Title Insurance Business Grows for 6th Straight Year
November 6, 2002
OLDWICK, N.J.--(BUSINESS WIRE)-- -The title industry experienced its sixth consecutive year of profitability in 2001, with gains from title insurance underwriting totalling $214.8 million, according to the special report, "Title Insurance and Industry Statistics--2001," recently released by A.M. Best Co.
Performance in this business line was strengthened by an upturn in revenue because of lower interest rates, which resulted in increased refinancing and home sales activity.
While the broad economy weakened in 2001, the housing sector remained strong because of Federal Reserve activity to maintain low interest rates. One indicator of the strength in the real estate sector is the housing affordability index. The index decreased to 123.1 in 2001. However, conditions improved in the latter part of 2001, following greater accommodation by the Federal Reserve.
The title insurance industry has unique characteristics compared with other property/casualty insurers. Title insurance revenue is more volatile and reflects regional and national economic conditions. In addition, it is the only line of insurance that has state-mandated reserves to protect policyholders in the event of insolvency. These reserves, called statutory premium reserves, must be funded by each title insurer with segregated funds based on state statutes. The manner in which the statutory premium reserve funds may be invested also may be mandated by state statutes. At the end of 2001, total policyholder protection for the industry (the sum of statutory premium reserves, reserves for reported claims and surplus) totaled $6.2 billion.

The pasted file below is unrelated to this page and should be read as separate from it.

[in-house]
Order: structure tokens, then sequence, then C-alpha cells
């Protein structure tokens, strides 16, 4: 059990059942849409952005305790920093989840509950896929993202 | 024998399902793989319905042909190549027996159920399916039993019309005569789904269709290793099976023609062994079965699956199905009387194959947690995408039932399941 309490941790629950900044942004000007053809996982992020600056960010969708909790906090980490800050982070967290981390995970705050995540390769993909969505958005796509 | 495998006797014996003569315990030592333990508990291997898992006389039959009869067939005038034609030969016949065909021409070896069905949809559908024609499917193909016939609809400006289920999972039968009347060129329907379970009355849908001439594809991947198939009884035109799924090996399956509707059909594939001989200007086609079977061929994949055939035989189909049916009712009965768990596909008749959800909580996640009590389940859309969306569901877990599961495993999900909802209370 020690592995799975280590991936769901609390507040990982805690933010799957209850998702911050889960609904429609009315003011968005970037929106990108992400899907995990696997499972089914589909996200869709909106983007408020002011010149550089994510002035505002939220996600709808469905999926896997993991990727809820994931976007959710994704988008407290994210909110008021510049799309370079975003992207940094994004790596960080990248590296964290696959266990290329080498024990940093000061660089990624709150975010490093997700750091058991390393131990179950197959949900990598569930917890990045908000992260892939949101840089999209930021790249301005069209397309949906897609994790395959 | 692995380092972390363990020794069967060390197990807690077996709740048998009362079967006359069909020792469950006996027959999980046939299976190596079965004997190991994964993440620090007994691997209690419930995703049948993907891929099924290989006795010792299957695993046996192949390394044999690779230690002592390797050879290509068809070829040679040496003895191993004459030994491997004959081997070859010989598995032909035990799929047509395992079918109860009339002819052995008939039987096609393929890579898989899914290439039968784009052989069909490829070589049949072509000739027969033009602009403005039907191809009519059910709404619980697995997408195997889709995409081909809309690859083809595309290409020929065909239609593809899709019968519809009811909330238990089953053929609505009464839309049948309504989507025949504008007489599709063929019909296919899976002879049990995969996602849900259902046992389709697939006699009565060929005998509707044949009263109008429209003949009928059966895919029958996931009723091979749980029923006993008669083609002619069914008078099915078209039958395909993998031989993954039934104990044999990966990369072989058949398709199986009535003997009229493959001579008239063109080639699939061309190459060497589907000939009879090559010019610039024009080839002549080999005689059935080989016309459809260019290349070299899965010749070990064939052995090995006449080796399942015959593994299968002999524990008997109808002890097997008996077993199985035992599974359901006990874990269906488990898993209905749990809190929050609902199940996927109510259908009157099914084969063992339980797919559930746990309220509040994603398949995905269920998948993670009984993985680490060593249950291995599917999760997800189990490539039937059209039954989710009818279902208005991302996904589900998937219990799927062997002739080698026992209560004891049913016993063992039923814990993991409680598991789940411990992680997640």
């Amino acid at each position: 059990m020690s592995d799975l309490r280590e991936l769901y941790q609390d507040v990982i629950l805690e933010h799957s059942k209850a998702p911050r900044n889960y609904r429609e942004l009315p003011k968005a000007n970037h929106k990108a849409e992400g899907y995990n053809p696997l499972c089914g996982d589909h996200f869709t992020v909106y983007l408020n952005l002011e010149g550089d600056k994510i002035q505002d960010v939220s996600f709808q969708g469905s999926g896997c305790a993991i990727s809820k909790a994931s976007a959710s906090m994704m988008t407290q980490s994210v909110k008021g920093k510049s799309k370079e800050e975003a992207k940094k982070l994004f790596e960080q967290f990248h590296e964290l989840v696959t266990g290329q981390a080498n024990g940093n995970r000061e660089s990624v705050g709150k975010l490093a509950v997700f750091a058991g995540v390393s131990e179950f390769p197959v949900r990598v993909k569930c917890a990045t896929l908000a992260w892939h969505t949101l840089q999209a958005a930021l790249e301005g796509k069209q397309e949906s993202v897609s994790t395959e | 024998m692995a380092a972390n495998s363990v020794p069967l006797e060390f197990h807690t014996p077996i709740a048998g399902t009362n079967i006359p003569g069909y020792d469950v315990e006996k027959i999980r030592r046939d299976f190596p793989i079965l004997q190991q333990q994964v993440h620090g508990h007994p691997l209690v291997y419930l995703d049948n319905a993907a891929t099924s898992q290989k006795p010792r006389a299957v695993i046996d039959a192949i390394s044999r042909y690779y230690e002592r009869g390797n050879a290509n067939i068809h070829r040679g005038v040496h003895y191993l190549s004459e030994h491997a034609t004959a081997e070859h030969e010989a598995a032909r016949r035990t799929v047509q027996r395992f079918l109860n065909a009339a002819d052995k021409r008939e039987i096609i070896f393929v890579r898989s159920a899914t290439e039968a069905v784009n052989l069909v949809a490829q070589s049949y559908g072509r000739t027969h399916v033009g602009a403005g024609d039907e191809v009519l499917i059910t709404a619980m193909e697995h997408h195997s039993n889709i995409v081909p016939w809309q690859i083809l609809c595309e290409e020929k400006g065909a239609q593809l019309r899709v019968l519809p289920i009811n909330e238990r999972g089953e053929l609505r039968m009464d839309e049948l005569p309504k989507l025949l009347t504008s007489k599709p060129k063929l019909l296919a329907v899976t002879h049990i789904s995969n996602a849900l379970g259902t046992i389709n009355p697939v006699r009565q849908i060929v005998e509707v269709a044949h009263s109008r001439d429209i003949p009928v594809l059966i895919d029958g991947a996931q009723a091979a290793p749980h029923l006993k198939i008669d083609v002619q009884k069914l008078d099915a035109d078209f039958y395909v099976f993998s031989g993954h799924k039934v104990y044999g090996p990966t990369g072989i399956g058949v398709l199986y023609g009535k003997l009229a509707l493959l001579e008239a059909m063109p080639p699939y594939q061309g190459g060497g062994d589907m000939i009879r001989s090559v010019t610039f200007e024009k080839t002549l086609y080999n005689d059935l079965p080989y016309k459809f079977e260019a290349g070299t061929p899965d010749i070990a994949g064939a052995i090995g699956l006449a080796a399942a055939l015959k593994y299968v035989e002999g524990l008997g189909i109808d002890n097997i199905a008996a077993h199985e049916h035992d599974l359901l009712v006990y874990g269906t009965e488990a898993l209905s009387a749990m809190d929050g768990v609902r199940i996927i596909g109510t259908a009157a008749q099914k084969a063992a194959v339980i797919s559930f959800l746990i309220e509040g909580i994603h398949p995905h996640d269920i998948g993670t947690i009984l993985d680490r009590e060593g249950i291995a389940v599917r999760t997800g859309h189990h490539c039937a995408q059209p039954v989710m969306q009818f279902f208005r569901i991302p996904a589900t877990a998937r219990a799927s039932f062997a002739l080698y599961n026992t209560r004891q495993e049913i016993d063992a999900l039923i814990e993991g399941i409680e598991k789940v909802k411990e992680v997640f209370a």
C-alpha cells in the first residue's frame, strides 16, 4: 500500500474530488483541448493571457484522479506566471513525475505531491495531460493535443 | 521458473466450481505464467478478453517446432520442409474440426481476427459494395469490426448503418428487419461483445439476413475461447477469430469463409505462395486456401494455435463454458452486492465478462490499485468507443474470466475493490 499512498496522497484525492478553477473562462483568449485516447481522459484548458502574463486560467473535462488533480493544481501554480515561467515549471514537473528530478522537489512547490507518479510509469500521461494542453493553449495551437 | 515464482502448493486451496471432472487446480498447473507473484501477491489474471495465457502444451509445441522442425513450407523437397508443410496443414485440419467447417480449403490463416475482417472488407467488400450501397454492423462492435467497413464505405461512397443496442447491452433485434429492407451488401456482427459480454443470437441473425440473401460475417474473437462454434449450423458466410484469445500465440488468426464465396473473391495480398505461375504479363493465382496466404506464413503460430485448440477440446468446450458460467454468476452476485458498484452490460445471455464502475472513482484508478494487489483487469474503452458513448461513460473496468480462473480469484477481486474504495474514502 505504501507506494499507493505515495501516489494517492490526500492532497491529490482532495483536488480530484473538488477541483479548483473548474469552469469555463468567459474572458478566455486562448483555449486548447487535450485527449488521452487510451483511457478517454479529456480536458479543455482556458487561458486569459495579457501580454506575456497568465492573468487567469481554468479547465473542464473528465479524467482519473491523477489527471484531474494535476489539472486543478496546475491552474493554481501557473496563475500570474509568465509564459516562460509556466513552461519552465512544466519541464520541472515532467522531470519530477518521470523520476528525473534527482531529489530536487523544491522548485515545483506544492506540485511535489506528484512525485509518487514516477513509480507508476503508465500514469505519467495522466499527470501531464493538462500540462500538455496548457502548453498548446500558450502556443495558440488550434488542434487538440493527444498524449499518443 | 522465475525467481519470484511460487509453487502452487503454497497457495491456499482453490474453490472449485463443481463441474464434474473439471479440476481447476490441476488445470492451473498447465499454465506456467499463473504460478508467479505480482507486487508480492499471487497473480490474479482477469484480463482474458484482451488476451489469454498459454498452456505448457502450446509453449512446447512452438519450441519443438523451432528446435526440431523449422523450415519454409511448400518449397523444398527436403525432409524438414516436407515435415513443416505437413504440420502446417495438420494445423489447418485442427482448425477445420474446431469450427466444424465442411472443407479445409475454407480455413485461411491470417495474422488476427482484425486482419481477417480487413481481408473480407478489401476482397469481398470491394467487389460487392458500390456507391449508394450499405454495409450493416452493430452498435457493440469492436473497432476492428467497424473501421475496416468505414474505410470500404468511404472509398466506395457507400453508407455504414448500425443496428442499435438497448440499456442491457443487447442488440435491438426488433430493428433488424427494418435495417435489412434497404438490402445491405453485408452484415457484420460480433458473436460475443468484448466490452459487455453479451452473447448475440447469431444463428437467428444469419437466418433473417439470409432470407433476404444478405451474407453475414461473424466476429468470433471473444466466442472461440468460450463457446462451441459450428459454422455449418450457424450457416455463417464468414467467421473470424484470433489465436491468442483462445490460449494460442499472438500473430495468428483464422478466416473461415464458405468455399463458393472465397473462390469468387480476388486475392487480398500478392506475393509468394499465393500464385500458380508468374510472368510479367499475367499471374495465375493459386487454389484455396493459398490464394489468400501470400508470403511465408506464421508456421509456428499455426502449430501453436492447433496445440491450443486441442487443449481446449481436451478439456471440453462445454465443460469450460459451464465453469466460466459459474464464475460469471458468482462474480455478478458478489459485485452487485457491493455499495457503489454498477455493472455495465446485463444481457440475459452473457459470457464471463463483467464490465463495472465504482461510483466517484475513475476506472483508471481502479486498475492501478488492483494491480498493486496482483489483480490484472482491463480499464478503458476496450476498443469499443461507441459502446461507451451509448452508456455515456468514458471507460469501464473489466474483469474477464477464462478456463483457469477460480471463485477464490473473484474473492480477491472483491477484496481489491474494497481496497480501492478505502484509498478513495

The industry is evolving rapidly because of consolidation activity; introduction of new and expanded products; acquisition or start-up of real estate-related services, and entry into new lines of business, as well as national and international geographic expansion. As the industry evolves, national economic cycles will, in general, be mitigated by the effects of these changes.
Other findings in the report include:
- Total operating revenue increased 20.4%, to $9.5 billion.
- Operating expenses, as a percentage of the operating dollar, fell to 93.0 from 94.7 in 2000.
Source: A.M. Best Co.
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